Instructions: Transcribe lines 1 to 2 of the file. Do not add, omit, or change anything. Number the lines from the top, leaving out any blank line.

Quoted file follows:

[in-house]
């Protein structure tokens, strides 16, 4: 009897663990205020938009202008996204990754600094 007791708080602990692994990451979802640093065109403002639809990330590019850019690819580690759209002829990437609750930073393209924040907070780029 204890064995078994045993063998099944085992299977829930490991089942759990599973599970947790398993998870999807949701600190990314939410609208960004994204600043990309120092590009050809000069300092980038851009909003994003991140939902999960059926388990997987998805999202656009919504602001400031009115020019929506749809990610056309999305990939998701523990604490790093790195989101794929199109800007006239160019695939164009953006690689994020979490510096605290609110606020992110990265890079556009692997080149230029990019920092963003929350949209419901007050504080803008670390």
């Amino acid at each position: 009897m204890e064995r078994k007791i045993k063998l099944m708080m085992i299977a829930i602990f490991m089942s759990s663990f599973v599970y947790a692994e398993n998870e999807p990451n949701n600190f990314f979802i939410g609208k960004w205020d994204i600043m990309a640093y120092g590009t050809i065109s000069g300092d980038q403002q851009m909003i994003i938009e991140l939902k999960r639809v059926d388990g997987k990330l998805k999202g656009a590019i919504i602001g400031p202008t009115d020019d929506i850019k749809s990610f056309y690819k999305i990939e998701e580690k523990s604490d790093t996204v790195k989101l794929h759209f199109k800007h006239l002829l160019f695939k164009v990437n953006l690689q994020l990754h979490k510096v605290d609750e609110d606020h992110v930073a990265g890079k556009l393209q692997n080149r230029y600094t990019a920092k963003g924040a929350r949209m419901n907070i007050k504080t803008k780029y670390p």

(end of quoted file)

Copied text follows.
[in-house]
């Protein structure tokens, strides 16, 4: 009897663990205020938009202008996204990754600094 007791708080602990692994990451979802640093065109403002639809990330590019850019690819580690759209002829990437609750930073393209924040907070780029 204890064995078994045993063998099944085992299977829930490991089942759990599973599970947790398993998870999807949701600190990314939410609208960004994204600043990309120092590009050809000069300092980038851009909003994003991140939902999960059926388990997987998805999202656009919504602001400031009115020019929506749809990610056309999305990939998701523990604490790093790195989101794929199109800007006239160019695939164009953006690689994020979490510096605290609110606020992110990265890079556009692997080149230029990019920092963003929350949209419901007050504080803008670390």